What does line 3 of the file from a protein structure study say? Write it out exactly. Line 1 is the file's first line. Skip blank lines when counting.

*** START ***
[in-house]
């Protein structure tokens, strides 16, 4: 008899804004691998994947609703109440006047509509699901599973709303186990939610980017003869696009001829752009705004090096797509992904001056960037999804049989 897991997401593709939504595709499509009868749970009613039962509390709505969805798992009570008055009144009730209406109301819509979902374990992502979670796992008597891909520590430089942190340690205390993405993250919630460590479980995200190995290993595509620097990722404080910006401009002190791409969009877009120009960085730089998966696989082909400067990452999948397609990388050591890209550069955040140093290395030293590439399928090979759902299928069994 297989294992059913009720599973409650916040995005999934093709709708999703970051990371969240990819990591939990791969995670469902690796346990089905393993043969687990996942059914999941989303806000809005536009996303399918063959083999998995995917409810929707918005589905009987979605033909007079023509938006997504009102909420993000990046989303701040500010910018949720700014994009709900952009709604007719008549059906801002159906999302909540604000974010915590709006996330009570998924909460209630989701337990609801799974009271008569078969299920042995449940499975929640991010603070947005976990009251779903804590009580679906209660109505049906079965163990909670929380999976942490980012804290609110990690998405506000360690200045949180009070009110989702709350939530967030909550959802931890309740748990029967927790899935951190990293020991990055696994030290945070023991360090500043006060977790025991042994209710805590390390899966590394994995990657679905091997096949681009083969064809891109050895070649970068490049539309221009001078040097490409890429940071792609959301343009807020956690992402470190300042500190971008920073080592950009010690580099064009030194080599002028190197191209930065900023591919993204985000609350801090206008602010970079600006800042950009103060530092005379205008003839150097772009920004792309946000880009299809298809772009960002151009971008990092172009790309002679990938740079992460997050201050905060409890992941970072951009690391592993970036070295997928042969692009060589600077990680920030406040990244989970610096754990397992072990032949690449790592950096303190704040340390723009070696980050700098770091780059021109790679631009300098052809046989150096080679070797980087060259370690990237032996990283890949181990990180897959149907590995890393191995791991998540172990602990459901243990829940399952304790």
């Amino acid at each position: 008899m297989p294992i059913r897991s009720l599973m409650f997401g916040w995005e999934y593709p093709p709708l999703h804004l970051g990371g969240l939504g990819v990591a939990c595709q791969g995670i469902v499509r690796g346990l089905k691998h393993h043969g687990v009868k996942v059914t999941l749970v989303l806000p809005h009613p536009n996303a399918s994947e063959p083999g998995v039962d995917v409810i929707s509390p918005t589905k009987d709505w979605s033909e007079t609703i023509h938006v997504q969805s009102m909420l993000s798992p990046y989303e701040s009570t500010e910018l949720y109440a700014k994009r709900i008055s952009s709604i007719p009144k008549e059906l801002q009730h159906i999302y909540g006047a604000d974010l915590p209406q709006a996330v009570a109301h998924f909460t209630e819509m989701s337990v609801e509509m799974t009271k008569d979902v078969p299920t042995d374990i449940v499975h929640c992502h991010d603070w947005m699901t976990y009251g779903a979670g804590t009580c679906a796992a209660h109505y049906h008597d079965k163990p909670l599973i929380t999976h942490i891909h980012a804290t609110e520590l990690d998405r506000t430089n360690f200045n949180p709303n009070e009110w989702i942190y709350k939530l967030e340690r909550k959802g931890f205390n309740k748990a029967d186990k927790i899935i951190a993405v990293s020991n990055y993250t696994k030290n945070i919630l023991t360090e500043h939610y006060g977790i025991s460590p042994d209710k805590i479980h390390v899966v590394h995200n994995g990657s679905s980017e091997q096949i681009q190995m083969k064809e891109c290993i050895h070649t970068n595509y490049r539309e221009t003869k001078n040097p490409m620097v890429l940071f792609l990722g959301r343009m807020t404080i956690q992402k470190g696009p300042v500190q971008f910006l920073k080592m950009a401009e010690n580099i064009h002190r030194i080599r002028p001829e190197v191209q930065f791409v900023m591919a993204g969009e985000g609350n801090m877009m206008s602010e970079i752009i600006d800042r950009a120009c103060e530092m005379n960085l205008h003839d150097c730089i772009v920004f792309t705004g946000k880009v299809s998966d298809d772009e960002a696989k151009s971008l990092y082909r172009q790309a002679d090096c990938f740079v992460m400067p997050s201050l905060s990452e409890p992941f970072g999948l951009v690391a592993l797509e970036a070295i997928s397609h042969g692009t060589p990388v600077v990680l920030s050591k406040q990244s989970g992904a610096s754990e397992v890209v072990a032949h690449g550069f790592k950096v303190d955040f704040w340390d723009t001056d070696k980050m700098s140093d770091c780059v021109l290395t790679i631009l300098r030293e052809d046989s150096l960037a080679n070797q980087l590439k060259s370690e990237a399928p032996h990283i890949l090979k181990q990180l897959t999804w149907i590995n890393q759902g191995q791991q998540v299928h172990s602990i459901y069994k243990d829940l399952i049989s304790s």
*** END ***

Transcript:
């Amino acid at each position: 008899m297989p294992i059913r897991s009720l599973m409650f997401g916040w995005e999934y593709p093709p709708l999703h804004l970051g990371g969240l939504g990819v990591a939990c595709q791969g995670i469902v499509r690796g346990l089905k691998h393993h043969g687990v009868k996942v059914t999941l749970v989303l806000p809005h009613p536009n996303a399918s994947e063959p083999g998995v039962d995917v409810i929707s509390p918005t589905k009987d709505w979605s033909e007079t609703i023509h938006v997504q969805s009102m909420l993000s798992p990046y989303e701040s009570t500010e910018l949720y109440a700014k994009r709900i008055s952009s709604i007719p009144k008549e059906l801002q009730h159906i999302y909540g006047a604000d974010l915590p209406q709006a996330v009570a109301h998924f909460t209630e819509m989701s337990v609801e509509m799974t009271k008569d979902v078969p299920t042995d374990i449940v499975h929640c992502h991010d603070w947005m699901t976990y009251g779903a979670g804590t009580c679906a796992a209660h109505y049906h008597d079965k163990p909670l599973i929380t999976h942490i891909h980012a804290t609110e520590l990690d998405r506000t430089n360690f200045n949180p709303n009070e009110w989702i942190y709350k939530l967030e340690r909550k959802g931890f205390n309740k748990a029967d186990k927790i899935i951190a993405v990293s020991n990055y993250t696994k030290n945070i919630l023991t360090e500043h939610y006060g977790i025991s460590p042994d209710k805590i479980h390390v899966v590394h995200n994995g990657s679905s980017e091997q096949i681009q190995m083969k064809e891109c290993i050895h070649t970068n595509y490049r539309e221009t003869k001078n040097p490409m620097v890429l940071f792609l990722g959301r343009m807020t404080i956690q992402k470190g696009p300042v500190q971008f910006l920073k080592m950009a401009e010690n580099i064009h002190r030194i080599r002028p001829e190197v191209q930065f791409v900023m591919a993204g969009e985000g609350n801090m877009m206008s602010e970079i752009i600006d800042r950009a120009c103060e530092m005379n960085l205008h003839d150097c730089i772009v920004f792309t705004g946000k880009v299809s998966d298809d772009e960002a696989k151009s971008l990092y082909r172009q790309a002679d090096c990938f740079v992460m400067p997050s201050l905060s990452e409890p992941f970072g999948l951009v690391a592993l797509e970036a070295i997928s397609h042969g692009t060589p990388v600077v990680l920030s050591k406040q990244s989970g992904a610096s754990e397992v890209v072990a032949h690449g550069f790592k950096v303190d955040f704040w340390d723009t001056d070696k980050m700098s140093d770091c780059v021109l290395t790679i631009l300098r030293e052809d046989s150096l960037a080679n070797q980087l590439k060259s370690e990237a399928p032996h990283i890949l090979k181990q990180l897959t999804w149907i590995n890393q759902g191995q791991q998540v299928h172990s602990i459901y069994k243990d829940l399952i049989s304790s």